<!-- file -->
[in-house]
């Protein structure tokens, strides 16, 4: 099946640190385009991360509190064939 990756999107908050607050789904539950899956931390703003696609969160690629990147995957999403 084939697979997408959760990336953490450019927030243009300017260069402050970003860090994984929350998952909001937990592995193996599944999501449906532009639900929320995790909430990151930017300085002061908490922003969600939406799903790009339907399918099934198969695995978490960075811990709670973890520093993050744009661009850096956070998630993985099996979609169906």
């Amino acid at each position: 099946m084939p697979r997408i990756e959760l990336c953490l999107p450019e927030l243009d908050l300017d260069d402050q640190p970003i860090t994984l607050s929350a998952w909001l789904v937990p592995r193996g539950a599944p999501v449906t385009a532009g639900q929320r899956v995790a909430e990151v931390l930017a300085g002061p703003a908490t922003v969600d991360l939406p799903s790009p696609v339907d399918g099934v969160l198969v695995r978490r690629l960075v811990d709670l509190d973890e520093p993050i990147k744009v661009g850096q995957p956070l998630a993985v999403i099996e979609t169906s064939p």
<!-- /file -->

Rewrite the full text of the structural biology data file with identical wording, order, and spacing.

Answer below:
[in-house]
């Protein structure tokens, strides 16, 4: 099946640190385009991360509190064939 990756999107908050607050789904539950899956931390703003696609969160690629990147995957999403 084939697979997408959760990336953490450019927030243009300017260069402050970003860090994984929350998952909001937990592995193996599944999501449906532009639900929320995790909430990151930017300085002061908490922003969600939406799903790009339907399918099934198969695995978490960075811990709670973890520093993050744009661009850096956070998630993985099996979609169906």
């Amino acid at each position: 099946m084939p697979r997408i990756e959760l990336c953490l999107p450019e927030l243009d908050l300017d260069d402050q640190p970003i860090t994984l607050s929350a998952w909001l789904v937990p592995r193996g539950a599944p999501v449906t385009a532009g639900q929320r899956v995790a909430e990151v931390l930017a300085g002061p703003a908490t922003v969600d991360l939406p799903s790009p696609v339907d399918g099934v969160l198969v695995r978490r690629l960075v811990d709670l509190d973890e520093p993050i990147k744009v661009g850096q995957p956070l998630a993985v999403i099996e979609t169906s064939p």